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San Diego Police Department officers have stopped giving out tickets to enforce a city law that bans five-ton commercial trucks from rolling through certain residential streets in Barrio Logan.
That ban was intended to keep pollution from diesel trucks out of an already overly polluted neighborhood. But the last ticket issued related to the ban was recorded in November of last year, city data show. A spokesman for the San Diego Police Department told Voice of San Diego that its traffic division continues to patrol the area and is focused on issuing warnings as part of an education and outreach strategy.
That lack of enforcement would have floored those who played a crucial role in getting that law on the books four years ago. But now, advocates say it’s proof that relying on SDPD hasn’t helped and they need to look elsewhere for a solution.
The Environmental Health Coalition, the nonprofit environmental justice group that once pushed police to enforce the city’s law, has shifted to pushing for traffic calming measures – roundabouts, speed humps and road medians – to curb commercial truck traffic in the neighborhood.
EHC says that shift comes from seeing minimal improvement from enforcement, but also in response to concerns about requesting an increased police presence in the heavily Latino community.
Barrio Logan has long dealt with commercial vehicle traffic because of its proximity to major highways and a port terminal. Surrounding businesses and industrial companies have also played a role.
It’s not uncommon to spot a semi-truck idling near a home or making a wide turn on a small street.
As a result, residents and environmental justice advocates with EHC spent years asking the city, and the Port of San Diego, which manages the Tenth Avenue Marine Terminal on Main Street, to keep heavy duty trucks away from residential streets and schools.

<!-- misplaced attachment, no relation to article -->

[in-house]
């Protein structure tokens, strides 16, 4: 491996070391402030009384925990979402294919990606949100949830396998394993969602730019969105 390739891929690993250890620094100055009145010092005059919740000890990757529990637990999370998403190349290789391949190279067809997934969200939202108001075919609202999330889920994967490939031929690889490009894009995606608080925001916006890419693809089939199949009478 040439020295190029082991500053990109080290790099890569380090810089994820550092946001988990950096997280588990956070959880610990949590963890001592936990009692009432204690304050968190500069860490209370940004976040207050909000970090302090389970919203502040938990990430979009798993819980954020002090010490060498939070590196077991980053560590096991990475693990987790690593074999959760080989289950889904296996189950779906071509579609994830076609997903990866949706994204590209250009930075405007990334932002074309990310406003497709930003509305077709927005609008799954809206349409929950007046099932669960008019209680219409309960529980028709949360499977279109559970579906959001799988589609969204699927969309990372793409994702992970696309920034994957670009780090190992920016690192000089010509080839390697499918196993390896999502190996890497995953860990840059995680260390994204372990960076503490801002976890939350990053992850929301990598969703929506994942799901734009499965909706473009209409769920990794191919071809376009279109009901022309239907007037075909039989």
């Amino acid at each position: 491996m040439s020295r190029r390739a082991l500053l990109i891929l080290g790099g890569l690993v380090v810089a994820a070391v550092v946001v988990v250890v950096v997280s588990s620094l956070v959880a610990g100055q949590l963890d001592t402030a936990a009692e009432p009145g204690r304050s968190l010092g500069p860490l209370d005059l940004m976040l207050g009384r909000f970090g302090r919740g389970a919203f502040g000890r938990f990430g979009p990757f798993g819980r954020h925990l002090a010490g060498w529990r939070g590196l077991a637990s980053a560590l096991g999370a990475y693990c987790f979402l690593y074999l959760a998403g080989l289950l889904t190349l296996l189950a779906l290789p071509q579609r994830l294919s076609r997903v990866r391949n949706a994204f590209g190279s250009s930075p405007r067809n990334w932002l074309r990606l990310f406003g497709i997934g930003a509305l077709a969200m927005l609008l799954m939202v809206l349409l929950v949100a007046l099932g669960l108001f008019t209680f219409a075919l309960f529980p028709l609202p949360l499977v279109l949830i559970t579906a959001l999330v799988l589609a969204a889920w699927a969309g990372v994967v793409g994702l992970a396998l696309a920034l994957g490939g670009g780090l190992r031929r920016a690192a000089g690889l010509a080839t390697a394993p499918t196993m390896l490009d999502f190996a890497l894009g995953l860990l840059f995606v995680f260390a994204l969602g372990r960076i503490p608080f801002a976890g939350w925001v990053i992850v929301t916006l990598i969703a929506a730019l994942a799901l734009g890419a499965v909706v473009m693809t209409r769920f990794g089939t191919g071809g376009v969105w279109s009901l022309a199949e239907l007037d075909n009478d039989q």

That was seen by proponents as something that would increase neighborhood safety, but most importantly, reduce community members’ exposure to pollutants coming from diesel trucks. The neighborhood is one of the most polluted in the city.
The city created a designated truck route for drivers to keep them out of residential areas. In turn, the city in 2018 made it illegal for large commercial trucks to use smaller streets, with a resolution backed by the community and EHC. That resolution added the prohibited streets to the city’s Municipal Code. Those streets included sections of Main Street, Boston Avenue, Beardsley Street, Sigsbee Street and a few more.
The city set aside about $1,300 to install signs throughout the community to inform drivers of prohibited streets. And the San Diego Police Department committed to enforcing the resolution.
But there were issues early on.
Residents started raising concerns about lax enforcement in September 2019. EHC leadership told The San Diego Union-Tribune at the time that whatever SDPD was doing wasn’t working and that they needed to increase enforcement. Councilwoman Vivan Moreno requested that the department develop a plan to increase enforcement later that month.
SDPD issued the most citations to drivers during the two-month period following the councilwoman’s request with 65 citations issued in October and 74 in November 2019.
View citation numbers in another tab here.
Citations dropped down to the low 20s per month in December, January and February, then to seven citations in March 2020. Citations issued in the months after that ranged from six to zero. The last citation was handed out in November 2021.
Jose Ysea, city spokesman for SDPD, said officers stopped issuing citations because the city’s policy worked, and truckers no longer flout the ban. After the regulation went into effect, he said, truck drivers were unaware of it. He said new signage and increased education and outreach have increased compliance, “which translates into the lower number of citations you see today.”
“SDPD is not planning to no longer issue citations for these offenses,” Ysea said in an email. “Motor officer[s] from SDPD’s Traffic Division continue to patrol and ensure compliance of the new regulation.”
The City Attorney’s Office last December reviewed citation numbers issued to truck drivers and found that officers were transitioning to warnings because tickets were getting dismissed in traffic court. The office moved to install new signs as a result.